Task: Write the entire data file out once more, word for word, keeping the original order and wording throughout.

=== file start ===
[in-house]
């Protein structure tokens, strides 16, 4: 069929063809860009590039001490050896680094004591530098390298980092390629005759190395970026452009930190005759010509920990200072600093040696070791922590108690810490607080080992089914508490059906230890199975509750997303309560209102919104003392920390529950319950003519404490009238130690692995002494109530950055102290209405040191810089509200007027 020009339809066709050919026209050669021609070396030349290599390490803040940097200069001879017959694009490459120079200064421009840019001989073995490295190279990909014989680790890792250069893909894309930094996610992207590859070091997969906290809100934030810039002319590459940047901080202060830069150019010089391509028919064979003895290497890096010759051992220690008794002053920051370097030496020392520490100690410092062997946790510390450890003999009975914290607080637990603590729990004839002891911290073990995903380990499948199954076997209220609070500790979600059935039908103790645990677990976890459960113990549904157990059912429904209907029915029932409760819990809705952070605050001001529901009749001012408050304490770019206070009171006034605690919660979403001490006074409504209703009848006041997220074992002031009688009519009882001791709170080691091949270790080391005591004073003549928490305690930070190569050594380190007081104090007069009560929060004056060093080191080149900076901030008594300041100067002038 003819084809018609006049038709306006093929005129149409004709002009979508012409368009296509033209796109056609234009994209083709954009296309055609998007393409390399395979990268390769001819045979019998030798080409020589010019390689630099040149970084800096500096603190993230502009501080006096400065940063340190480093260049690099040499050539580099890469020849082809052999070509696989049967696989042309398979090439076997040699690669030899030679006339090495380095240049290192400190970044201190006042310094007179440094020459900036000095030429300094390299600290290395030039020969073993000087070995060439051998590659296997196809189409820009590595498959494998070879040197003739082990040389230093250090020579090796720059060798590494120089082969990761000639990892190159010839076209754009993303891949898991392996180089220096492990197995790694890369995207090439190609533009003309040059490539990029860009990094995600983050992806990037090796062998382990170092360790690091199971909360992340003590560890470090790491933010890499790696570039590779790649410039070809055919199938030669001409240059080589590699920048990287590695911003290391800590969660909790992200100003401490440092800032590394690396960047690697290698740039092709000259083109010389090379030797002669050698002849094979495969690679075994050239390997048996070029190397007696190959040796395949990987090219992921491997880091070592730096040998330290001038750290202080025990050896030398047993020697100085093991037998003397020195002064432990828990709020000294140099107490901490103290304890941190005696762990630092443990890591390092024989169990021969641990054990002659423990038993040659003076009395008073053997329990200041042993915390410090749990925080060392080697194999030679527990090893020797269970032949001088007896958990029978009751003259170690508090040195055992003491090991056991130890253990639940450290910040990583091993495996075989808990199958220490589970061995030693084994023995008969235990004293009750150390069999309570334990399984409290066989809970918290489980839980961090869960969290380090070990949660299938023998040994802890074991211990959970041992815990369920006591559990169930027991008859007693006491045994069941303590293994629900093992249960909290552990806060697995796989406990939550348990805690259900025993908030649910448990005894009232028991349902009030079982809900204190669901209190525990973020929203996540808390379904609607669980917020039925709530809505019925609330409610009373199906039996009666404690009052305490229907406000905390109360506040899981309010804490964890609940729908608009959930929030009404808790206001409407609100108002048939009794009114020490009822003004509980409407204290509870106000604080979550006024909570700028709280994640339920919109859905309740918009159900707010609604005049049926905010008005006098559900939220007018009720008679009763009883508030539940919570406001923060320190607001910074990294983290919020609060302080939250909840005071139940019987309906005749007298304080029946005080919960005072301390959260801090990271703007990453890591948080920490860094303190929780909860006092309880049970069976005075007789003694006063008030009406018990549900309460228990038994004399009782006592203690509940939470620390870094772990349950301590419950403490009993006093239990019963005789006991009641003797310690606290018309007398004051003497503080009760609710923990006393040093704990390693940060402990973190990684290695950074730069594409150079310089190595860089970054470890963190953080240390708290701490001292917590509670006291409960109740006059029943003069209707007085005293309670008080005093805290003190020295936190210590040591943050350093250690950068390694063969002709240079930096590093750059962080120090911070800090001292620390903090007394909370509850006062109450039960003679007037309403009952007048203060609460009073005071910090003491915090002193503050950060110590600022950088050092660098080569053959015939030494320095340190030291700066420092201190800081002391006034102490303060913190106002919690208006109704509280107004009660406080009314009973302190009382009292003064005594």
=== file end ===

[in-house]
């Protein structure tokens, strides 16, 4: 069929063809860009590039001490050896680094004591530098390298980092390629005759190395970026452009930190005759010509920990200072600093040696070791922590108690810490607080080992089914508490059906230890199975509750997303309560209102919104003392920390529950319950003519404490009238130690692995002494109530950055102290209405040191810089509200007027 020009339809066709050919026209050669021609070396030349290599390490803040940097200069001879017959694009490459120079200064421009840019001989073995490295190279990909014989680790890792250069893909894309930094996610992207590859070091997969906290809100934030810039002319590459940047901080202060830069150019010089391509028919064979003895290497890096010759051992220690008794002053920051370097030496020392520490100690410092062997946790510390450890003999009975914290607080637990603590729990004839002891911290073990995903380990499948199954076997209220609070500790979600059935039908103790645990677990976890459960113990549904157990059912429904209907029915029932409760819990809705952070605050001001529901009749001012408050304490770019206070009171006034605690919660979403001490006074409504209703009848006041997220074992002031009688009519009882001791709170080691091949270790080391005591004073003549928490305690930070190569050594380190007081104090007069009560929060004056060093080191080149900076901030008594300041100067002038 003819084809018609006049038709306006093929005129149409004709002009979508012409368009296509033209796109056609234009994209083709954009296309055609998007393409390399395979990268390769001819045979019998030798080409020589010019390689630099040149970084800096500096603190993230502009501080006096400065940063340190480093260049690099040499050539580099890469020849082809052999070509696989049967696989042309398979090439076997040699690669030899030679006339090495380095240049290192400190970044201190006042310094007179440094020459900036000095030429300094390299600290290395030039020969073993000087070995060439051998590659296997196809189409820009590595498959494998070879040197003739082990040389230093250090020579090796720059060798590494120089082969990761000639990892190159010839076209754009993303891949898991392996180089220096492990197995790694890369995207090439190609533009003309040059490539990029860009990094995600983050992806990037090796062998382990170092360790690091199971909360992340003590560890470090790491933010890499790696570039590779790649410039070809055919199938030669001409240059080589590699920048990287590695911003290391800590969660909790992200100003401490440092800032590394690396960047690697290698740039092709000259083109010389090379030797002669050698002849094979495969690679075994050239390997048996070029190397007696190959040796395949990987090219992921491997880091070592730096040998330290001038750290202080025990050896030398047993020697100085093991037998003397020195002064432990828990709020000294140099107490901490103290304890941190005696762990630092443990890591390092024989169990021969641990054990002659423990038993040659003076009395008073053997329990200041042993915390410090749990925080060392080697194999030679527990090893020797269970032949001088007896958990029978009751003259170690508090040195055992003491090991056991130890253990639940450290910040990583091993495996075989808990199958220490589970061995030693084994023995008969235990004293009750150390069999309570334990399984409290066989809970918290489980839980961090869960969290380090070990949660299938023998040994802890074991211990959970041992815990369920006591559990169930027991008859007693006491045994069941303590293994629900093992249960909290552990806060697995796989406990939550348990805690259900025993908030649910448990005894009232028991349902009030079982809900204190669901209190525990973020929203996540808390379904609607669980917020039925709530809505019925609330409610009373199906039996009666404690009052305490229907406000905390109360506040899981309010804490964890609940729908608009959930929030009404808790206001409407609100108002048939009794009114020490009822003004509980409407204290509870106000604080979550006024909570700028709280994640339920919109859905309740918009159900707010609604005049049926905010008005006098559900939220007018009720008679009763009883508030539940919570406001923060320190607001910074990294983290919020609060302080939250909840005071139940019987309906005749007298304080029946005080919960005072301390959260801090990271703007990453890591948080920490860094303190929780909860006092309880049970069976005075007789003694006063008030009406018990549900309460228990038994004399009782006592203690509940939470620390870094772990349950301590419950403490009993006093239990019963005789006991009641003797310690606290018309007398004051003497503080009760609710923990006393040093704990390693940060402990973190990684290695950074730069594409150079310089190595860089970054470890963190953080240390708290701490001292917590509670006291409960109740006059029943003069209707007085005293309670008080005093805290003190020295936190210590040591943050350093250690950068390694063969002709240079930096590093750059962080120090911070800090001292620390903090007394909370509850006062109450039960003679007037309403009952007048203060609460009073005071910090003491915090002193503050950060110590600022950088050092660098080569053959015939030494320095340190030291700066420092201190800081002391006034102490303060913190106002919690208006109704509280107004009660406080009314009973302190009382009292003064005594």